Concert Review: Master And Pupil/ The Marais Project

James Fraser
James Fraser

Master and Pupil – The Marais Project 

Jennifer Eriksson – director and viola da gamba/ James Fraser – actor and writer/ Belinda Montgomery – soprano/ Tommie Andersson – lute and theorbo/ Catherine Upex – viola da gamba 

29 May 2016, The Independent Theatre, North Sydney

The Prelude in Tea concerts in the Independent Theatre at North Sydney are an especially civilised way of spending a Sunday afternoon.  A substantial afternoon tea is provided prior to an enticing series of concerts.

The Marais Project generally strives to present programs which add a novel dimension to the music they perform.  Their Master and Pupil concert took as its starting point the 1990s French film Tous les matins du monde which featured Gerard Depardieu and his son Guillaume.  The film explores, in a fictionalised way, the relationship between the two 16th – 17th century French masters of the viola da gamba, Jean de Saint-Colombe and Marin Marais.

The concept of this concert was for actor James Fraser to recount the story of the film, interspersed with musical items.  The major question posed by the film and Fraser’s dramatic re-telling concerned the relationship between performing artists and their art and audience.  Is the prime responsibility of artists towards their art or to their audience?  Do artists need to sacrifice part of their art in order to reach their audience?  These questions are, of course, unanswerable, but the journey of exploration was highly involving.

The text which Fraser prepared was dramatically lively and often established a charged atmosphere.  With his careful sense of timing Fraser developed a momentum which became dramatically absorbing and the theatrical effects were heightened by atmospheric stage lighting.  Unfortunately, the dramatic flow of the narrative was somewhat undermined by intrusive audience applause after each musical item.

The music which interspersed the narrative was by the two protagonist composers and a few of their contemporaries. These items were carefully selected to heighten the sense of the drama.  The printed program quoted Robert Fripp: ‘music is the cup that holds the wine of silence’ and this was amply exemplified by excellent performances from all involved.

Musically, the concert again demonstrated the superb playing of the members of the Marais Project.  The acoustic of the attractive Independent Theatre is clear and warm and it allows the performers to establish a congenial intimacy with their audience.

The concert opened with two earlier French chansons excellently sung by soprano Belinda Montgomery who is a stalwart of Sydney’s early music singing world.  These successfully captured the style and spirit of the French chanson.  Montgomery’s clear tone and natural projection, her true intonation and expressive sense of line were excellently suited to all the music she sang.  Her choice of ornamentation was idiomatic and her execution exemplary.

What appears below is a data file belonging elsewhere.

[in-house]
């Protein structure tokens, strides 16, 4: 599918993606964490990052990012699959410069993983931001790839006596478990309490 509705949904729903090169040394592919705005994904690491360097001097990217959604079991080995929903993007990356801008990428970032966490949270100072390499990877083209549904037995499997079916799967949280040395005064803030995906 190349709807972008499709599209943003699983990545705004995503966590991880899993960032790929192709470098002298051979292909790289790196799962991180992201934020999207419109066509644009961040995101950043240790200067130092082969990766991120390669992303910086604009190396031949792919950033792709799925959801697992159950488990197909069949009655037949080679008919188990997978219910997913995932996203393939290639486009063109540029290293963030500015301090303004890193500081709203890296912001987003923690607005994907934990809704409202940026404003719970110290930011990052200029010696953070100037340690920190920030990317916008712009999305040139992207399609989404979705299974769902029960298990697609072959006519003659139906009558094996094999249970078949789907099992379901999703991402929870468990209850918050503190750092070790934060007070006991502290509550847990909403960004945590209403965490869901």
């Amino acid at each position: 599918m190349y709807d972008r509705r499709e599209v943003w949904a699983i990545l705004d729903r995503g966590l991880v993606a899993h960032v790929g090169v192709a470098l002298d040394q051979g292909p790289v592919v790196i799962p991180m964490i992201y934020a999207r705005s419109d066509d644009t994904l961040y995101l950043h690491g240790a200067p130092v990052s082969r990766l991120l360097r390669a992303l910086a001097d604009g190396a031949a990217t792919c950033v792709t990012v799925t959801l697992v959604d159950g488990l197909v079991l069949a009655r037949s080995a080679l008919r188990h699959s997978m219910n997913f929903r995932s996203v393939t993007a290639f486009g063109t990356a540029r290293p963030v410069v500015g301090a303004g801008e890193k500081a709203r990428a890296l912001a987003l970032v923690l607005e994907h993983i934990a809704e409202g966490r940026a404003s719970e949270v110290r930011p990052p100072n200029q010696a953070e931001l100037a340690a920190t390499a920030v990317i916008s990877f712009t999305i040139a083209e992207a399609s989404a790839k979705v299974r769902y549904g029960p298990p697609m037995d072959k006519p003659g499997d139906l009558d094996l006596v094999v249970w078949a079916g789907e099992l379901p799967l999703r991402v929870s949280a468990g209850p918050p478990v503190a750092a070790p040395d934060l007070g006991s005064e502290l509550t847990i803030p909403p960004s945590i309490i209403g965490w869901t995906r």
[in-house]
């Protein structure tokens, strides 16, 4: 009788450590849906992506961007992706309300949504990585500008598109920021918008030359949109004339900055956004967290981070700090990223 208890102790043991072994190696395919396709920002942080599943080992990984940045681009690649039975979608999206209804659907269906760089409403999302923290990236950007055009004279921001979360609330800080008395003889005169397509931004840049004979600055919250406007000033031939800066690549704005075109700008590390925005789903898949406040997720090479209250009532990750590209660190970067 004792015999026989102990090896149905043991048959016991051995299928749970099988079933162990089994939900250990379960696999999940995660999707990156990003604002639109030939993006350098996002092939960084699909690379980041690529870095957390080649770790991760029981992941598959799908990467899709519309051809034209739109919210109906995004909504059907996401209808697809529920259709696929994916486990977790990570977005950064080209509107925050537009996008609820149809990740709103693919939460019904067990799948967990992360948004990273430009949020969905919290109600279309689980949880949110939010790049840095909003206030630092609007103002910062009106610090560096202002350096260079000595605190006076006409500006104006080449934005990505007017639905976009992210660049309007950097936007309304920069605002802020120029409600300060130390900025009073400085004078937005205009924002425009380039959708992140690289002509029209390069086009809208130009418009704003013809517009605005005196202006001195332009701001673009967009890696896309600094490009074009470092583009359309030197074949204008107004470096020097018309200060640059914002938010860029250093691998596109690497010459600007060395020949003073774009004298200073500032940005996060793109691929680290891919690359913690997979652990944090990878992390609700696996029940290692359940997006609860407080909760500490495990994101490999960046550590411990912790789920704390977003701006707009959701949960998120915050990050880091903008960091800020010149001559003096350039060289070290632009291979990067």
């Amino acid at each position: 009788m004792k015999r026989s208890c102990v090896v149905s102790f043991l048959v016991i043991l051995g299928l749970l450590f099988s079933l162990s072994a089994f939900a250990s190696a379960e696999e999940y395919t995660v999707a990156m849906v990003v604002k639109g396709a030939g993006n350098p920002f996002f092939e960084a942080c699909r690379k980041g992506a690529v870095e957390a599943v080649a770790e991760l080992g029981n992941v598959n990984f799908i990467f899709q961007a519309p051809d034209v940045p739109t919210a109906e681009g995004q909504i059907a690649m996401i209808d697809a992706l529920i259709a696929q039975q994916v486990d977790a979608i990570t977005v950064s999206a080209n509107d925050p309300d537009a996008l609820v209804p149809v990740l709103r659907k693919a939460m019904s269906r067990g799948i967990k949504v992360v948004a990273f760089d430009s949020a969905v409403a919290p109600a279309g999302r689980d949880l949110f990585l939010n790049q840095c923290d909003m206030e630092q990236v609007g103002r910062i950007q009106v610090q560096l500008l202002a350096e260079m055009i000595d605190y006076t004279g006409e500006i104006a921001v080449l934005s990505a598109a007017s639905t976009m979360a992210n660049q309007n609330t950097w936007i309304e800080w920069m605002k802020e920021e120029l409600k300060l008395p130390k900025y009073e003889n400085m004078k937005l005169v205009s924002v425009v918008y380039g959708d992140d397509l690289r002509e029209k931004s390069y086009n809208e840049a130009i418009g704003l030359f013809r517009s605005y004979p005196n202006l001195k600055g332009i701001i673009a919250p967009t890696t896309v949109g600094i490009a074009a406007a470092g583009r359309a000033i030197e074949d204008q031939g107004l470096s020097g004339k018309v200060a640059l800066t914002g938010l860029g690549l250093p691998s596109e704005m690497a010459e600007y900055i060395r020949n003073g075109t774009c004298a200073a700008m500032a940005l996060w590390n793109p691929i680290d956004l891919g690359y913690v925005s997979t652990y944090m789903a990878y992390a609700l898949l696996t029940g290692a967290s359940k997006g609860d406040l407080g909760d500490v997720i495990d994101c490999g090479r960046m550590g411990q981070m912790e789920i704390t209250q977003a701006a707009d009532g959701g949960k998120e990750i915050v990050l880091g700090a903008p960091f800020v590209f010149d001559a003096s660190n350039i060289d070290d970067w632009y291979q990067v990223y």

Throughout the concert the short musical items were presented by varying permutations of performers which provided continually refreshing changes to the sound palate.  Many of the items were played by Jennifer Eriksson and Catherine Upex as viola da gamba duets.  In these they displayed their close rapport, developed over years of close collaboration.  Their phrasing was expressive and at times moving.  Their tuning, intonation and ensemble were all impeccable.  Their performances underlined the fact that music written 300 years ago can speak directly to an audience today and evoke the same emotions as it did then.

For most of the concert Tommy Anderson provided discreet but sympathetic accompaniments to the other performers.  In his own solo theorbo transcription of Marais’ Le Rêveuse, however, he had an opportunity to display his individual musicianship, creating a mood of introspection and deep longing.

The prevailing mood of the music throughout the programme was reflective and often poignant, demonstrating the same sense of melancholy that permeates the music of the contemporary Englishman John Dowland.  In Fraser’s words ‘art speaks when words do not’.  The concert concluded, however, with a spirited rendition of Marais’ Chaconne en Rondeau which ended this often dramatically intense performance on an upbeat note.

The Marais Project’s next concert will be at the Sydney Conservatorium on 16 October and will include music for French baroque flute.  The next concert in The Independent Theatre’s Sunday afternoon Prelude in Tea series will be on 26 June.  Promoted by the Schubert Society, the attractive program will include the Trout quintet and selected Lieder.

Larry Turner for SoundsLikeSydney©

Larry Turner is an avid attender of concerts and operas and has been reviewing performances for Sounds Like Sydney for several years.  As a chorister for many years in both Sydney and London, he particularly enjoys music from both the great a capella period and the baroque.  He has written programme notes for Sydney Philharmonia, the Intervarsity Choral Festival and the Sydneian Bach Choir and is currently part of a team researching the history of Sydney Philharmonia for its forthcoming centenary.



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